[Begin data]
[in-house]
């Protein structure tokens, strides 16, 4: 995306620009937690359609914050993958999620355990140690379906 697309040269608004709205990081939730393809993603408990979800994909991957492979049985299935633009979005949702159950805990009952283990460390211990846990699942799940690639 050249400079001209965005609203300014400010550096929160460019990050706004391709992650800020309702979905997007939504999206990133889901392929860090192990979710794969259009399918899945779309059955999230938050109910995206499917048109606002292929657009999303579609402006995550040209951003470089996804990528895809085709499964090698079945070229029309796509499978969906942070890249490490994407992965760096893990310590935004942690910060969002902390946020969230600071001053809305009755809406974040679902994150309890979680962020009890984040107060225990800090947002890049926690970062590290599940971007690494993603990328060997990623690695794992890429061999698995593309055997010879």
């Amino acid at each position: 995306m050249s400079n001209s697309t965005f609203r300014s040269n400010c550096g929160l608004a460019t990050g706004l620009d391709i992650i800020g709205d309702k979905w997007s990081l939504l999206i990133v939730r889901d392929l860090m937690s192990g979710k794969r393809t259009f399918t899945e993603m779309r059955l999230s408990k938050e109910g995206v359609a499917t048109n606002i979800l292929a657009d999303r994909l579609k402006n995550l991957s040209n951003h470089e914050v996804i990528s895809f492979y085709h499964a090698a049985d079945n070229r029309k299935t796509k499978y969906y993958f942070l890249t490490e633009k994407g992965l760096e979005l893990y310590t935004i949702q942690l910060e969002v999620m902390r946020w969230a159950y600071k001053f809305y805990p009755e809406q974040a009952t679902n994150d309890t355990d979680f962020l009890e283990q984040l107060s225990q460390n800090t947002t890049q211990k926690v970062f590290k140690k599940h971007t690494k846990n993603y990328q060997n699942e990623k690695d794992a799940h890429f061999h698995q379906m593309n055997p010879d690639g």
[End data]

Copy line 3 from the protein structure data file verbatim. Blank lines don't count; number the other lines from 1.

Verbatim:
């Amino acid at each position: 995306m050249s400079n001209s697309t965005f609203r300014s040269n400010c550096g929160l608004a460019t990050g706004l620009d391709i992650i800020g709205d309702k979905w997007s990081l939504l999206i990133v939730r889901d392929l860090m937690s192990g979710k794969r393809t259009f399918t899945e993603m779309r059955l999230s408990k938050e109910g995206v359609a499917t048109n606002i979800l292929a657009d999303r994909l579609k402006n995550l991957s040209n951003h470089e914050v996804i990528s895809f492979y085709h499964a090698a049985d079945n070229r029309k299935t796509k499978y969906y993958f942070l890249t490490e633009k994407g992965l760096e979005l893990y310590t935004i949702q942690l910060e969002v999620m902390r946020w969230a159950y600071k001053f809305y805990p009755e809406q974040a009952t679902n994150d309890t355990d979680f962020l009890e283990q984040l107060s225990q460390n800090t947002t890049q211990k926690v970062f590290k140690k599940h971007t690494k846990n993603y990328q060997n699942e990623k690695d794992a799940h890429f061999h698995q379906m593309n055997p010879d690639g």